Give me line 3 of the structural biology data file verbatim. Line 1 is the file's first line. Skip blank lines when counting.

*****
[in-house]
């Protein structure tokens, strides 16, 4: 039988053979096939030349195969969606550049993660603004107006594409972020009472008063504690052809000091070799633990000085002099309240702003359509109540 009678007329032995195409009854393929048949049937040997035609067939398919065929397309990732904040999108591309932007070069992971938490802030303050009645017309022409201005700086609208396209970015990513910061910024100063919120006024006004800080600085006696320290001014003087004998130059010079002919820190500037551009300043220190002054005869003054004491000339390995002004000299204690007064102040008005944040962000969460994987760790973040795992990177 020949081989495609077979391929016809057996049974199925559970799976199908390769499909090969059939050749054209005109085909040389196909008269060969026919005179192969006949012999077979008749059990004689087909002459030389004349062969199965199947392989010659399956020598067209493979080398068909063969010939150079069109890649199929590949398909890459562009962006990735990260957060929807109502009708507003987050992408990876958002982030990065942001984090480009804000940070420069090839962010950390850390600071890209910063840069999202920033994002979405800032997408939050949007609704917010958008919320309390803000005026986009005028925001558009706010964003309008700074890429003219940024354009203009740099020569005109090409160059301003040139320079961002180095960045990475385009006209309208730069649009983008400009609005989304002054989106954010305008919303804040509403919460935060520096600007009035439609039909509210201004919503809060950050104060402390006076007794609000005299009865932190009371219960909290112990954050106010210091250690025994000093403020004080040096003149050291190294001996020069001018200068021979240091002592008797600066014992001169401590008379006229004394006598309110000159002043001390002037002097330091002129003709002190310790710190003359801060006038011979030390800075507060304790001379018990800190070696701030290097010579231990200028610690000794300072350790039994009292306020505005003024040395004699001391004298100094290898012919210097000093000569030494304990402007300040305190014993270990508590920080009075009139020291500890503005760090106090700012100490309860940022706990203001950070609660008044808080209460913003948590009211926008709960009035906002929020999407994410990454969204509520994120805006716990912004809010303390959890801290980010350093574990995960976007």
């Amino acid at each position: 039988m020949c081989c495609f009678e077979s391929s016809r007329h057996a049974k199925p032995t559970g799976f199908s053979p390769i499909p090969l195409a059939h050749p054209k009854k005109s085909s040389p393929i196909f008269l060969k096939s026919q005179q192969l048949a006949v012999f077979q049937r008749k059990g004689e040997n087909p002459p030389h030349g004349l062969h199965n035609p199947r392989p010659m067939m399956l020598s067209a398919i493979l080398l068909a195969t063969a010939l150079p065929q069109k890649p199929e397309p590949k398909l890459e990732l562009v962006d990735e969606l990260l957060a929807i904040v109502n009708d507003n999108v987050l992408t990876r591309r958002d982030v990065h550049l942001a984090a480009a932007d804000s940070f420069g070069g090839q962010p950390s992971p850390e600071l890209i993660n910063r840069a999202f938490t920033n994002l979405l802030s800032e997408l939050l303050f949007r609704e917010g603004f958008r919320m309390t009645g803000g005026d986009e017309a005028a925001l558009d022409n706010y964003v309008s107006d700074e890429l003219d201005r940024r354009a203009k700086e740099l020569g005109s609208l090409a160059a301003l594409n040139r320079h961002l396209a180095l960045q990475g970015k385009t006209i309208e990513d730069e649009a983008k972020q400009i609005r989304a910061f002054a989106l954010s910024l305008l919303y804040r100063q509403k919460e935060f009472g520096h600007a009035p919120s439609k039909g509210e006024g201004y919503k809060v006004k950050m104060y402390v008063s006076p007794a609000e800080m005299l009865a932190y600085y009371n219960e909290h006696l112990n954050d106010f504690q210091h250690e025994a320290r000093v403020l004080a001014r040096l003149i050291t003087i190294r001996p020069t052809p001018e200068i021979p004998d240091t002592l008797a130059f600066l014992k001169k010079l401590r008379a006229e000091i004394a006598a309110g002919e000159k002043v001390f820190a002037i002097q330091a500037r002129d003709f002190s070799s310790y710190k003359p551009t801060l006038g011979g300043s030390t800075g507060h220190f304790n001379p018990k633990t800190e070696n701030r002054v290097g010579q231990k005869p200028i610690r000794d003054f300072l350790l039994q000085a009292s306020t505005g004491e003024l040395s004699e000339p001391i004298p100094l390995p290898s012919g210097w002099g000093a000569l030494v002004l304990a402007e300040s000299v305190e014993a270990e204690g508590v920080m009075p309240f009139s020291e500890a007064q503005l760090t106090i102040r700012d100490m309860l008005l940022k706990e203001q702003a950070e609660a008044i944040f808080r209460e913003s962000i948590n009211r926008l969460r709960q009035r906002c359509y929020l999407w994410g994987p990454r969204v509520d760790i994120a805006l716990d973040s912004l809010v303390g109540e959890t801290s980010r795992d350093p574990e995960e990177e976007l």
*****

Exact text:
């Amino acid at each position: 039988m020949c081989c495609f009678e077979s391929s016809r007329h057996a049974k199925p032995t559970g799976f199908s053979p390769i499909p090969l195409a059939h050749p054209k009854k005109s085909s040389p393929i196909f008269l060969k096939s026919q005179q192969l048949a006949v012999f077979q049937r008749k059990g004689e040997n087909p002459p030389h030349g004349l062969h199965n035609p199947r392989p010659m067939m399956l020598s067209a398919i493979l080398l068909a195969t063969a010939l150079p065929q069109k890649p199929e397309p590949k398909l890459e990732l562009v962006d990735e969606l990260l957060a929807i904040v109502n009708d507003n999108v987050l992408t990876r591309r958002d982030v990065h550049l942001a984090a480009a932007d804000s940070f420069g070069g090839q962010p950390s992971p850390e600071l890209i993660n910063r840069a999202f938490t920033n994002l979405l802030s800032e997408l939050l303050f949007r609704e917010g603004f958008r919320m309390t009645g803000g005026d986009e017309a005028a925001l558009d022409n706010y964003v309008s107006d700074e890429l003219d201005r940024r354009a203009k700086e740099l020569g005109s609208l090409a160059a301003l594409n040139r320079h961002l396209a180095l960045q990475g970015k385009t006209i309208e990513d730069e649009a983008k972020q400009i609005r989304a910061f002054a989106l954010s910024l305008l919303y804040r100063q509403k919460e935060f009472g520096h600007a009035p919120s439609k039909g509210e006024g201004y919503k809060v006004k950050m104060y402390v008063s006076p007794a609000e800080m005299l009865a932190y600085y009371n219960e909290h006696l112990n954050d106010f504690q210091h250690e025994a320290r000093v403020l004080a001014r040096l003149i050291t003087i190294r001996p020069t052809p001018e200068i021979p004998d240091t002592l008797a130059f600066l014992k001169k010079l401590r008379a006229e000091i004394a006598a309110g002919e000159k002043v001390f820190a002037i002097q330091a500037r002129d003709f002190s070799s310790y710190k003359p551009t801060l006038g011979g300043s030390t800075g507060h220190f304790n001379p018990k633990t800190e070696n701030r002054v290097g010579q231990k005869p200028i610690r000794d003054f300072l350790l039994q000085a009292s306020t505005g004491e003024l040395s004699e000339p001391i004298p100094l390995p290898s012919g210097w002099g000093a000569l030494v002004l304990a402007e300040s000299v305190e014993a270990e204690g508590v920080m009075p309240f009139s020291e500890a007064q503005l760090t106090i102040r700012d100490m309860l008005l940022k706990e203001q702003a950070e609660a008044i944040f808080r209460e913003s962000i948590n009211r926008l969460r709960q009035r906002c359509y929020l999407w994410g994987p990454r969204v509520d760790i994120a805006l716990d973040s912004l809010v303390g109540e959890t801290s980010r795992d350093p574990e995960e990177e976007l």